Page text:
Saturday, April 14, 2007


Not too far down the street from the house I grew up in was a railroad crossing. Thoughts of trains often are set at this crossing for me, the pastures of the prison farm across and to the right, the small trucking company across and to the left. These are the background as the trains speed past.

The train is coming from one direction or going away depending on the direction you're facing or perhaps on your general point of view. Staring ahead through the windshield gives the train a whole other power as it seems to pull you along, making you almost feel that you're moving.

These days I have other crossings that I sometimes find myself at, watching the trains go by to parts unknown. Before local road construction changed our usual route downtown, we often found ourselves racing alongside a train. It was only a short stretch of road, the train curving away and around the old factories and then back, the softball field in the distance, and then the train peels away to seek its own route downtown. We'll most likely cross over it, picking our way around old streets to the viaduct where we can almost see the train below as it leaves town around a curve and is gone.

This is the real power the trains have over me, the parts unknown. The contents of the train present no mystery I'm inclined to care about. It's all about the tracks leading off around the next bend and the next bend, across an unfamiliar river to wherever is next.

I'd like to say I have few regrets in life. There's a certain amount of wonder in thinking of how I could have decided things differently, but I believe to some extent the eddies around the butterfly's wings are often as likely to effect outcomes as what we do with our options. I end up not knowing what I should regret and what I should embrace.

I've always wanted to hop a train. I never have. I've sat in cars full of brothers counting the cars, getting dizzy from staring so hard, and wanting like hell to get out of the car. I've seen myself doing it, getting that running start as I see my target car coming up behind. Try like hell, I still can't quite match the train, but I run just fast enough. A quick look back, open door and an empty boxcar.

There's no way I could ever do that now, and I fully accept that. The only way I could ever hop a train now would either involve some sort of catastrophe or some sort of hollow, new age men's retreat where we got to rock out, hop trains, box kangaroos, bang drums and lament our lost boyhood.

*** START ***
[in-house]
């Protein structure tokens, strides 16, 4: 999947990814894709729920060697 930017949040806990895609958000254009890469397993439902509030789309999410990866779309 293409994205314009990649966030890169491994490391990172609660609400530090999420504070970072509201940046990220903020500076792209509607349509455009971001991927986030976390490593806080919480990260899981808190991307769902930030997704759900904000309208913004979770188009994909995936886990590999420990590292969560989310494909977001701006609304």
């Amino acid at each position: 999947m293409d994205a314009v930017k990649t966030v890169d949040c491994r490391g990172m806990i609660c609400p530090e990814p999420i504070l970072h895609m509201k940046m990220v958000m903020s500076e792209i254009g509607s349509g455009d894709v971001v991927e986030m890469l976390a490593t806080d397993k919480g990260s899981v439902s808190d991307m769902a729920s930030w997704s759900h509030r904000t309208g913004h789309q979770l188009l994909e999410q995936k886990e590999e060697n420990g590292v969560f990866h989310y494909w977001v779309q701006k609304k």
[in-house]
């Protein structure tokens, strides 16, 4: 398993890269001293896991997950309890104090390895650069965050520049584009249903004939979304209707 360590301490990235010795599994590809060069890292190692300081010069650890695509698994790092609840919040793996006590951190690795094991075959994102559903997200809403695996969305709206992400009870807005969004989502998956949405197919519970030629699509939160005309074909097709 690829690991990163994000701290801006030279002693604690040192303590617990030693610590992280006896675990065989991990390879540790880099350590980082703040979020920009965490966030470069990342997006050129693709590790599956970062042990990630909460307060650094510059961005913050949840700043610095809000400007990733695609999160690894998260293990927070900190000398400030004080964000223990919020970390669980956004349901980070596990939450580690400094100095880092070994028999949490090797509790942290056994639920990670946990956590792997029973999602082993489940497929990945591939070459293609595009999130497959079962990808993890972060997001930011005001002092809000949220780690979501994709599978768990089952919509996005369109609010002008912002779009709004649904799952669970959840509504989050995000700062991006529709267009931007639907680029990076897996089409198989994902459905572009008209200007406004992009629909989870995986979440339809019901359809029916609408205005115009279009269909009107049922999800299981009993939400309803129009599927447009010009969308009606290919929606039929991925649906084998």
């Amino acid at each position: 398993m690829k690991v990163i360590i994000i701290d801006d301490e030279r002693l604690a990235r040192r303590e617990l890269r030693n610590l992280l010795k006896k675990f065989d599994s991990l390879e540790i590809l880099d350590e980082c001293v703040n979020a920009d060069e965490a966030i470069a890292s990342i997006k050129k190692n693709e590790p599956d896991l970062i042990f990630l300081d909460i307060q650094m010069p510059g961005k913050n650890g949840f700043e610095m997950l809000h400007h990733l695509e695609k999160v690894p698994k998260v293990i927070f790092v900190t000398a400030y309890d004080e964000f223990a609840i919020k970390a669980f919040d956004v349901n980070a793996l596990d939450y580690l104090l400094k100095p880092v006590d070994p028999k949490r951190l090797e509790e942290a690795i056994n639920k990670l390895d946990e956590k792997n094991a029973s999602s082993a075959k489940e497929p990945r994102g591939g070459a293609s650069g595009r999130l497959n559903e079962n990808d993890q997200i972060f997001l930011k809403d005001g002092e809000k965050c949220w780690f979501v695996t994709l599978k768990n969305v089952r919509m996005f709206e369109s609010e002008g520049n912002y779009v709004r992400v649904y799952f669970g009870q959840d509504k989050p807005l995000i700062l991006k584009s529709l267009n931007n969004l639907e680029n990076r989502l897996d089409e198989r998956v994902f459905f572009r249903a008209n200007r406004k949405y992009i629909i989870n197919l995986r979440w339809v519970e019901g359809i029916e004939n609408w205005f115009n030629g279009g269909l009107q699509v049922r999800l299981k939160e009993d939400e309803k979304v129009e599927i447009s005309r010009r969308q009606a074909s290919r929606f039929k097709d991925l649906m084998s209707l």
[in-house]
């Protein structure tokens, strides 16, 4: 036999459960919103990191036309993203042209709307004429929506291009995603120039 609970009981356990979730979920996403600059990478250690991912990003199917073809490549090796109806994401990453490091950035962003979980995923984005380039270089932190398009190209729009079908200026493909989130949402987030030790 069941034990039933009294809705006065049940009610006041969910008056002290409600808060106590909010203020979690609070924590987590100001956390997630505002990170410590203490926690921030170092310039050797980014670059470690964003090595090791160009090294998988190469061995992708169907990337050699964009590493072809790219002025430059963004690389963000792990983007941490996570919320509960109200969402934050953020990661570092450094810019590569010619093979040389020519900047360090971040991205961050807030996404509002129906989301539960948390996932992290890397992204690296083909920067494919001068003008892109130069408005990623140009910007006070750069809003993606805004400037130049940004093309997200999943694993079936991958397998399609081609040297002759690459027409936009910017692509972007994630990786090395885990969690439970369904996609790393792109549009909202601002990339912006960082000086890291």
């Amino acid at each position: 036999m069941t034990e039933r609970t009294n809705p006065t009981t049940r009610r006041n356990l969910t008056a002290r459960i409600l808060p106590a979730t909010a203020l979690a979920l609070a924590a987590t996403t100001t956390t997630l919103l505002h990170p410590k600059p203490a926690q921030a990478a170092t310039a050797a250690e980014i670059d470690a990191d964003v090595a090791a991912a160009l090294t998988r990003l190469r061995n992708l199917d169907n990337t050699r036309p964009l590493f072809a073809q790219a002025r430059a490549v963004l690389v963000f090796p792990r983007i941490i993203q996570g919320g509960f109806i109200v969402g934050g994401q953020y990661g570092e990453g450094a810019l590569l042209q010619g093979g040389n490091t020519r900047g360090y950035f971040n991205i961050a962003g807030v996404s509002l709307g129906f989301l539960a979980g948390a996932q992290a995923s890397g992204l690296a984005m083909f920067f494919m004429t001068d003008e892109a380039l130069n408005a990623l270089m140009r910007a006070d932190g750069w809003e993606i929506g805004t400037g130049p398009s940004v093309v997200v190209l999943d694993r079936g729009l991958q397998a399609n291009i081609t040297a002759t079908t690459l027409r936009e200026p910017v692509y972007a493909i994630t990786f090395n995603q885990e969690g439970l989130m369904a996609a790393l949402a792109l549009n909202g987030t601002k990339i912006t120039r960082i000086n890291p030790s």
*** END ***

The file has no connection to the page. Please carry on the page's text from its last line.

But I still want to. It's not fixation, not something to concern folks. I sat today watching a train, amazed at all the boxcars I saw rolling past, doors wide open, the cars appearing empty, awaiting only that wandering soul, that vagabond willing to bend to the call of the road. I wanted to be that one who stepped up, leaving the car to take a running, flying leap into the unknown.


Chris said...

I think the desire to hop a box car is pretty much a universal guy thing.

wenso said...

Add this gal to that universal guy list.

For me it's the sound of the train in the distance, calling from some unknown place. Especially on fall mornings when the air is newly thin and crisp and the sound travels in a more potent way. It's all I can do to pull the covers up more snuggly around my neck and stay put.

Michele said...

There's something highly emotive about trains. I wrote a song in my twenties, it's probably the only song of my own that I still like. It's the only one that's still true. Anyway, here's a bit of the lyrics...

Only five more miles til we cross the state line
Only five more fenced-in amber waves of grain,
Do you miss the freightliner or the ocean girls?
See the smoke comin from the train?
Remember when there used to be a man in there
who would wave at you from the red caboose?
And the wheels would scream loud and loose,
as over the pavement
you blew a kiss
to a stranger.
Always blowing kisses to strangers.

To be loved and lost,
It gets easier
You get used to it
This broken pavement is covered with rocks
but you move with it
you just move with it.

Scott said...

Fantastic post. There are few things able to stir up as many powerful and complex emotions as a train (especially, for me, hearing one late at night), and you captured that beautifully.